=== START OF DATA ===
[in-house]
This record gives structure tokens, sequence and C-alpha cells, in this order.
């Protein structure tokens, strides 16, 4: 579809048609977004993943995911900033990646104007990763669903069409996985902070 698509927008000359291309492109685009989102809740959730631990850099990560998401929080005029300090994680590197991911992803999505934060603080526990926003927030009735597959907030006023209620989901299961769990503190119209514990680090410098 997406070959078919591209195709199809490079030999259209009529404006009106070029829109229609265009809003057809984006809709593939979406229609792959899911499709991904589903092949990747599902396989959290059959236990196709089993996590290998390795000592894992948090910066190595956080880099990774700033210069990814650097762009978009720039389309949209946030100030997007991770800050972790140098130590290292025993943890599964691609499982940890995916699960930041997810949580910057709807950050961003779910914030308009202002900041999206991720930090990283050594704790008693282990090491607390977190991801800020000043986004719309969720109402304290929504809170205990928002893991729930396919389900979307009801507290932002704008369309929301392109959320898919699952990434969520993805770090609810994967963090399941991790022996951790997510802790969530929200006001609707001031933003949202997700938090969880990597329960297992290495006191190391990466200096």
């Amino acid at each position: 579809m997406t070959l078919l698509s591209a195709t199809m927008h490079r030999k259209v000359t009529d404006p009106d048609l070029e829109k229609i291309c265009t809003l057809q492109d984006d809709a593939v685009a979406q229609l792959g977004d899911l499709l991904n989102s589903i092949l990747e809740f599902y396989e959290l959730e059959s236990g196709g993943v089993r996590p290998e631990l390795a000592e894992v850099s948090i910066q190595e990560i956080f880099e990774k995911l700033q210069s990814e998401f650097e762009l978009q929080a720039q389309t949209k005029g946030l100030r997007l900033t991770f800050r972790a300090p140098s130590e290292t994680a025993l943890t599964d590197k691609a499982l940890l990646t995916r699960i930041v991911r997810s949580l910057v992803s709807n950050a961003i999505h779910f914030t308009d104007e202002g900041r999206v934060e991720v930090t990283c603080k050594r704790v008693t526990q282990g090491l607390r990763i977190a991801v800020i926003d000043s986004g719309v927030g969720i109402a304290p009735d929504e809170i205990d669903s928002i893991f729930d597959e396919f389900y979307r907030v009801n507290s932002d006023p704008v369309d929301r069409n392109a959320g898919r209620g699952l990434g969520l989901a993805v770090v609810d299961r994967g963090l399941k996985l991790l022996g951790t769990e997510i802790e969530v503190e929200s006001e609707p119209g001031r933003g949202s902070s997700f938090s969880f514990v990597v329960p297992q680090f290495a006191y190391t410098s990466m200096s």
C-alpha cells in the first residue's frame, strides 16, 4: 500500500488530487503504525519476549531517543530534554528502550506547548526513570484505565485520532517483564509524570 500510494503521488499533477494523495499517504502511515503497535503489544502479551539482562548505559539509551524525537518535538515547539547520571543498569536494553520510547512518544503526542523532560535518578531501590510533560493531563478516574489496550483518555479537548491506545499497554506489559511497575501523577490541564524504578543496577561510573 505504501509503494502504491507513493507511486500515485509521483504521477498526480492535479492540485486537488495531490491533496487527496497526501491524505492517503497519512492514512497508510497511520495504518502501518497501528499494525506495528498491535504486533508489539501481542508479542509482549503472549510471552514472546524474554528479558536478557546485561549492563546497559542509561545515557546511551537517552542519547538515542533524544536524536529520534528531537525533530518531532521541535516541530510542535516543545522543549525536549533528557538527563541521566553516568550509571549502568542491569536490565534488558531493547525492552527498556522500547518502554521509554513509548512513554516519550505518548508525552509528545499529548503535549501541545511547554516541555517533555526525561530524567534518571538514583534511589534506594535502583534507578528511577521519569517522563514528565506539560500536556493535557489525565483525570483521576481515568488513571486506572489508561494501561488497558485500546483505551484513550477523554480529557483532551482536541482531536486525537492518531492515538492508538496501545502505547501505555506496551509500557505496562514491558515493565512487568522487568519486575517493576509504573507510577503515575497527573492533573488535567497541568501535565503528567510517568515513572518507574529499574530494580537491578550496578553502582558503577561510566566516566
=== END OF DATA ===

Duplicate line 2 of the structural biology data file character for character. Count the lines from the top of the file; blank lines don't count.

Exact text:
This record gives structure tokens, sequence and C-alpha cells, in this order.